Electric Charter Update

SCOTLAND’s railway already has a lot electrified across the central belt between Clyde and Forth. Four routes are wired between Glasgow and Edinburgh – compare that with our cross-Pennine routes! North of the border only routes not for eventual electrification will lines in the far north, western Highlands and Stranraer, which are planned for hydrogen power.

Siemens (siemens.co.uk/sustainablemobility) the engineering company says “We need to go further and faster to decarbonise transport in Britain and fight climate change”, and advocates a transition solution of hydrogen/batteries for routes to Inverness and Aberdeen and in Fife, Ayr and to Tweedbank – “transition”, we take it, means temporary. This is a step in the right direction – and maybe an opportunity to sell hydrogen-powered trains. Siemens say current plans mean UK rail still running diesels in 2060. Scotland is targeting no diesels by 2035.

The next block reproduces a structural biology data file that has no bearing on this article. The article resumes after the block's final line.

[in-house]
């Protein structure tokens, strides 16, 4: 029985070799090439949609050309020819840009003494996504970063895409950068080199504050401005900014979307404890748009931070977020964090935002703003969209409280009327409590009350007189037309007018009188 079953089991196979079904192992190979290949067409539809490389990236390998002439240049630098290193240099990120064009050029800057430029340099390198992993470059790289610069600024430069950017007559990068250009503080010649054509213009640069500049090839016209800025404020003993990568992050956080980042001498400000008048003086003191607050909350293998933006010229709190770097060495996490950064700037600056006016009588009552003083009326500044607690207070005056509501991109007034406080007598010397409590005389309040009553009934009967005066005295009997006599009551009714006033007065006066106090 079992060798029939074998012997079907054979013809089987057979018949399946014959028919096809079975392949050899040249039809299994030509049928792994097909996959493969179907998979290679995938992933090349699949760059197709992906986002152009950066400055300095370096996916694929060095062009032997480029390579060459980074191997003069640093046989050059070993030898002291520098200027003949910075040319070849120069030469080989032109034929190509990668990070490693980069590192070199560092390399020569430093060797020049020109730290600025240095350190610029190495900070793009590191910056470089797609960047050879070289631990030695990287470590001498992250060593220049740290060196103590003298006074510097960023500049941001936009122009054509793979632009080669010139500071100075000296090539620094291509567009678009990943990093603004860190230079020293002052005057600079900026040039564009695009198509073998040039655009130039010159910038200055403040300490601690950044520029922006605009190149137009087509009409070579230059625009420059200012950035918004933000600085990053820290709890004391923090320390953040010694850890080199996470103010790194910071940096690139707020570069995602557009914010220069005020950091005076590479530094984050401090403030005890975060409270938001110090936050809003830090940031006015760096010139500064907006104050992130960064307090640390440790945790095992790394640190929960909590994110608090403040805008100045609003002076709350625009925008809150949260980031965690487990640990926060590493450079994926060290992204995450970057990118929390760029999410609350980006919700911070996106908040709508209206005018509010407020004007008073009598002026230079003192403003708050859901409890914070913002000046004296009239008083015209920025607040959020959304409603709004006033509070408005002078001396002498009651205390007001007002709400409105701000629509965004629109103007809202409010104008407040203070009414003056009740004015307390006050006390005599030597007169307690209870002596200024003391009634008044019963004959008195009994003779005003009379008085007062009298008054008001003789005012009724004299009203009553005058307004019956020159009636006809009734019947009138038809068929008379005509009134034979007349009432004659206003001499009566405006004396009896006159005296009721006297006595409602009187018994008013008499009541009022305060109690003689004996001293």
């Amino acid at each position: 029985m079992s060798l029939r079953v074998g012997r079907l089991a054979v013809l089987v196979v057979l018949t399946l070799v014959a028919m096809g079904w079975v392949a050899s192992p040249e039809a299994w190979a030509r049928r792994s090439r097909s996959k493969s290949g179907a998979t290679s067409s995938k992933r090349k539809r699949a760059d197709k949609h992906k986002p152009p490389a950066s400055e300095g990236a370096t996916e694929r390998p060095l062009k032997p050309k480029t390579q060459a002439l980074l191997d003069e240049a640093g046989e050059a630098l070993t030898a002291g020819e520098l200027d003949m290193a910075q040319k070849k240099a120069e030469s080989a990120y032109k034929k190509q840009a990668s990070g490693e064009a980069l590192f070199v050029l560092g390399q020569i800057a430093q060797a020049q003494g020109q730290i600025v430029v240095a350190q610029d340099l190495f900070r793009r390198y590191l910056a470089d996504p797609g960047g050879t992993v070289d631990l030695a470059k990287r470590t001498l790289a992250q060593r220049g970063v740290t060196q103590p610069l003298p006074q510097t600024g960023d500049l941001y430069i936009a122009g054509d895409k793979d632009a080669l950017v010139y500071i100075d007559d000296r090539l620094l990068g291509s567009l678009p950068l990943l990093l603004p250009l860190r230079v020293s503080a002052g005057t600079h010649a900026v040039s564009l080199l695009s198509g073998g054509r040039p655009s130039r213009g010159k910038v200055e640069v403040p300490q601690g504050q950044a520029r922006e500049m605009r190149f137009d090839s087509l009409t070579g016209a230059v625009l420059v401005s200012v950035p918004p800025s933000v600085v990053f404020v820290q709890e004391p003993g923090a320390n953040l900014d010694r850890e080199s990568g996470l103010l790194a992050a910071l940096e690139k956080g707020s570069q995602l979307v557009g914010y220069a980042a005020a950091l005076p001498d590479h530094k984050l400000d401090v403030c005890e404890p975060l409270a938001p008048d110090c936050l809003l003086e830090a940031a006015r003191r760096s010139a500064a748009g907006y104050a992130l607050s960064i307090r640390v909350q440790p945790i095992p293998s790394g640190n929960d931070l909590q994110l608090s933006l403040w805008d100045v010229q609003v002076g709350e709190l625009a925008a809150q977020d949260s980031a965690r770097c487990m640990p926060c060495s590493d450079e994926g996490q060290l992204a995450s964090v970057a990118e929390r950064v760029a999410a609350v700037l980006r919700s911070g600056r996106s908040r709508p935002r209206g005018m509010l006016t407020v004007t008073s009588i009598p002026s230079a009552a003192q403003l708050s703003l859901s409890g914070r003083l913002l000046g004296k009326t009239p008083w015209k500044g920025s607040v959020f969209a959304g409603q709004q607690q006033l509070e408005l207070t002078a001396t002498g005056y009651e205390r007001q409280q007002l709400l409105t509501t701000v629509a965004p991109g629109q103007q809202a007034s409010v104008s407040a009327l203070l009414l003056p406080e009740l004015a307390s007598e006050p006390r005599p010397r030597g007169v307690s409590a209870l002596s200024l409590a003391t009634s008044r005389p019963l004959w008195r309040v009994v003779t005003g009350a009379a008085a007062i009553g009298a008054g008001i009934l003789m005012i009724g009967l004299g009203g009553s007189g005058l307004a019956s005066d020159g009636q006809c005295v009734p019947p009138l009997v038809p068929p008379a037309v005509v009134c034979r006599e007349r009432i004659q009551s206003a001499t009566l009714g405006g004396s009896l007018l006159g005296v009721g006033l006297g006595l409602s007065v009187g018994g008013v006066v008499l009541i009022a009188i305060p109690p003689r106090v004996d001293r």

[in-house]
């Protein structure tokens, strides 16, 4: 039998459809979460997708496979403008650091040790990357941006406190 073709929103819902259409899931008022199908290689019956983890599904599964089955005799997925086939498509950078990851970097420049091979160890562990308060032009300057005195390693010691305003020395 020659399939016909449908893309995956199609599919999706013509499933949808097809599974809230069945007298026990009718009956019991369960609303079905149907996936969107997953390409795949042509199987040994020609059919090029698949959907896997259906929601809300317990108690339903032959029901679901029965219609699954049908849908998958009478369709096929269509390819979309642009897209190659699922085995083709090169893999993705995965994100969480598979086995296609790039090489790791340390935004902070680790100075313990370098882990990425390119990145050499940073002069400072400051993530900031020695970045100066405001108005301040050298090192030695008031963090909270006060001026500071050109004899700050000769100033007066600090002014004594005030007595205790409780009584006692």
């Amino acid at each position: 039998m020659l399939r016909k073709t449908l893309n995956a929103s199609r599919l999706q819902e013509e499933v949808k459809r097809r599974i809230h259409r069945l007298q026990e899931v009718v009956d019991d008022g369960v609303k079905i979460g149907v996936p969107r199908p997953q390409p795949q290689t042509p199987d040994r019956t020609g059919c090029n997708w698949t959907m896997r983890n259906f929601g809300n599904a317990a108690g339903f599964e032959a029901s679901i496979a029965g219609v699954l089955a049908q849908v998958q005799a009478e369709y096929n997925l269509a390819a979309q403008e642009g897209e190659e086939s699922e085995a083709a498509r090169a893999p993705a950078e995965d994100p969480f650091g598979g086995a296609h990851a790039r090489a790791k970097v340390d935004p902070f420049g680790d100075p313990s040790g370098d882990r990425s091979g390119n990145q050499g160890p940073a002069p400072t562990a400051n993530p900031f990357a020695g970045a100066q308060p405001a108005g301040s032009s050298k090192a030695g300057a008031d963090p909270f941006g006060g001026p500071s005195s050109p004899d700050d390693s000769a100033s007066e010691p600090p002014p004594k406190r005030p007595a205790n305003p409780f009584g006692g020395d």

England’s Integrated Rail Plan will wire the Midland Line through Derby to Sheffield (what about the link to Leeds and Doncaster?) and the full Pennine route via Huddersfield – schemes originally planned before Northern Sparks task force reported! Now Bradford Interchange is in the plan. But where’s the ambition to extend to our full Calder Valley Line, advocated 7 years ago by the task force? And what’s happened to the NPR plan for a new through station at Bradford that would end the idiotic delay-multiplying need for trains to reverse? In central Scotland routes comparable with the Calder Valley are already wired!

Siemens quote figures for CO2 emissions. 27% are from transport. Of which 90% are from road transport. And passenger trains average emissions of one third those form an average car.

But road transport is already noticeably decarbonising. How many electric cars have you seen this week?

Rail must keep up.

Of course the electricity must be from zero-carbon sources. This is even more true of hydrogen power which will always be much less efficient because more energy conversions are involved. And not all hydrogen is genuinely zero-carbon. So called “blue” hydrogen is made from fossil fuels. “Green” hydrogen is made using water and renewably generated electricity

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